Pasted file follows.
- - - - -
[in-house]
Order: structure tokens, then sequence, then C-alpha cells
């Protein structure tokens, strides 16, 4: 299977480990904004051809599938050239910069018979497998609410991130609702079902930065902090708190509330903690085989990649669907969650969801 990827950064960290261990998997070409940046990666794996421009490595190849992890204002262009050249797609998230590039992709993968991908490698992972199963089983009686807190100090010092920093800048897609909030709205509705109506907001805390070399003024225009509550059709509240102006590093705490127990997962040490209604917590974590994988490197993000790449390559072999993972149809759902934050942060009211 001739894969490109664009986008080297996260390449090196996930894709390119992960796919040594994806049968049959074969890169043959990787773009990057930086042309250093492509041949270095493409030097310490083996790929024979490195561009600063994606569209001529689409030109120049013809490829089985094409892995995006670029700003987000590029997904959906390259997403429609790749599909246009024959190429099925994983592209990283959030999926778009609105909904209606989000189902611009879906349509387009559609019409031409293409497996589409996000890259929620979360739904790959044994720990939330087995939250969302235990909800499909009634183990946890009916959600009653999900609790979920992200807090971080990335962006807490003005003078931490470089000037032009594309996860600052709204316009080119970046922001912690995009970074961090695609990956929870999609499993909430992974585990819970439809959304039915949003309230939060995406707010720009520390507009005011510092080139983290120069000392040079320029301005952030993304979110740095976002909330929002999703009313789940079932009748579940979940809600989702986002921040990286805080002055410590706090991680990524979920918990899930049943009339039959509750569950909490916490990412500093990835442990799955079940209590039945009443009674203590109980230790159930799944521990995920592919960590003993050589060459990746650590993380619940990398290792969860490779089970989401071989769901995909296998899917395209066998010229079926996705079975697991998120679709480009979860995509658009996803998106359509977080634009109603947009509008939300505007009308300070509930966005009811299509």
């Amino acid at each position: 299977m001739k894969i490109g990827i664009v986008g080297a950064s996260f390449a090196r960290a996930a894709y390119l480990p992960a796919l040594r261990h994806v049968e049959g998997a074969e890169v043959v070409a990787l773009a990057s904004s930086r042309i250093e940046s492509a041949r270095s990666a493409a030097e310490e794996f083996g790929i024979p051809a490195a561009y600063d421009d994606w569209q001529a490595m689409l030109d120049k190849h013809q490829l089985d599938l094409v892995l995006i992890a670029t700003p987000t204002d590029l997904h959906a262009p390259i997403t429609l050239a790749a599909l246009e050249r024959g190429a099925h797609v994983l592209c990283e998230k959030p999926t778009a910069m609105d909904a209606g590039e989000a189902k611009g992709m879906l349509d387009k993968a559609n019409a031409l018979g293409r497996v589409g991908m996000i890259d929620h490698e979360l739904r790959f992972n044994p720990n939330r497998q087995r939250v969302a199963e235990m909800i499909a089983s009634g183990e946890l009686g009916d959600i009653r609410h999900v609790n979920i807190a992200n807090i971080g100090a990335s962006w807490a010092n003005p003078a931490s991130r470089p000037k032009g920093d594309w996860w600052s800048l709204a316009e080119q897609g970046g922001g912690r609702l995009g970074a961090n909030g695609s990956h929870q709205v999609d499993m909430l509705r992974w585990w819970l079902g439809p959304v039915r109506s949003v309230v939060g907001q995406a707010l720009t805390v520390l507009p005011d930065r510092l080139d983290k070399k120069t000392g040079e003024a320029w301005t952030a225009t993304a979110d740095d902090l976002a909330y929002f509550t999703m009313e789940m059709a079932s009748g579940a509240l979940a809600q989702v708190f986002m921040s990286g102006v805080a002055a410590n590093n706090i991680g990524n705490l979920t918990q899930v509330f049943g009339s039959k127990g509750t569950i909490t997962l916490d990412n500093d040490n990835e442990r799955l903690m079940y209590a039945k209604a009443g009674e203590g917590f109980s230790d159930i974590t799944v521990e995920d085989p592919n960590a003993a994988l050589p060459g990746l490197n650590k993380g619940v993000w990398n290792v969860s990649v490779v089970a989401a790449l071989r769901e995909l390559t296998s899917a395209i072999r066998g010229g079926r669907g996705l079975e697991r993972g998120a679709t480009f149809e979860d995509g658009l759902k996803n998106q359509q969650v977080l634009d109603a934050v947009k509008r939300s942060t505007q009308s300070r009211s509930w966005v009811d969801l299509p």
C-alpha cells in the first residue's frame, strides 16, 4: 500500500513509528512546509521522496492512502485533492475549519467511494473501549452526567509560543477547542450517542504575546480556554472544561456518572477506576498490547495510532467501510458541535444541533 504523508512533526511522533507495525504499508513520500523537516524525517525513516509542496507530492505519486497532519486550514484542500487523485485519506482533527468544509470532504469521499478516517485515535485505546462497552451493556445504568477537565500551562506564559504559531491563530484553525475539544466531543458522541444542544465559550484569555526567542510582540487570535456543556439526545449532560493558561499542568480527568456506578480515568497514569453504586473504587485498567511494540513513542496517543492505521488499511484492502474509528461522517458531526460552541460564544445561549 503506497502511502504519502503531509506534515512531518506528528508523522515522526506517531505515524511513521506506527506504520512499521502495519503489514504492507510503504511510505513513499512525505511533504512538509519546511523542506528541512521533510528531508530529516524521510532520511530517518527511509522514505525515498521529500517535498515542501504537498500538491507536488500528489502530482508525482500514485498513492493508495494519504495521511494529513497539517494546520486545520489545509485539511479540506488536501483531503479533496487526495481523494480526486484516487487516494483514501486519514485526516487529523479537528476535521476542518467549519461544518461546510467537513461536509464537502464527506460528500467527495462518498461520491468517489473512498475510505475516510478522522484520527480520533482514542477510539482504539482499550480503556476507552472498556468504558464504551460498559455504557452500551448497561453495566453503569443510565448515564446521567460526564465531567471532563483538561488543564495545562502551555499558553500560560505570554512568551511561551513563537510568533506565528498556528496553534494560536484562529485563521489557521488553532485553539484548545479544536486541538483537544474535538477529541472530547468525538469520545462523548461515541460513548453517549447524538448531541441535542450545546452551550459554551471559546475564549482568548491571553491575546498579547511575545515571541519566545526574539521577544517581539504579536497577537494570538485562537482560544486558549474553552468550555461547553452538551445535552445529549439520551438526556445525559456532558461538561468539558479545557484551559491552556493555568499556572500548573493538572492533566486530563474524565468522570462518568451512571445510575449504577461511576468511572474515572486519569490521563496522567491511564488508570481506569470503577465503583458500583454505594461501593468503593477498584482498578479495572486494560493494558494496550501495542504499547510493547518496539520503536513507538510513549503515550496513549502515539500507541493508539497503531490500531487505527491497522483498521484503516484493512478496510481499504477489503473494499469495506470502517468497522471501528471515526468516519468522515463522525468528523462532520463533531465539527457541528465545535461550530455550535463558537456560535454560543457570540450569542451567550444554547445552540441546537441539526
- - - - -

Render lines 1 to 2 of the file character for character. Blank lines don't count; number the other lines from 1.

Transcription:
[in-house]
Order: structure tokens, then sequence, then C-alpha cells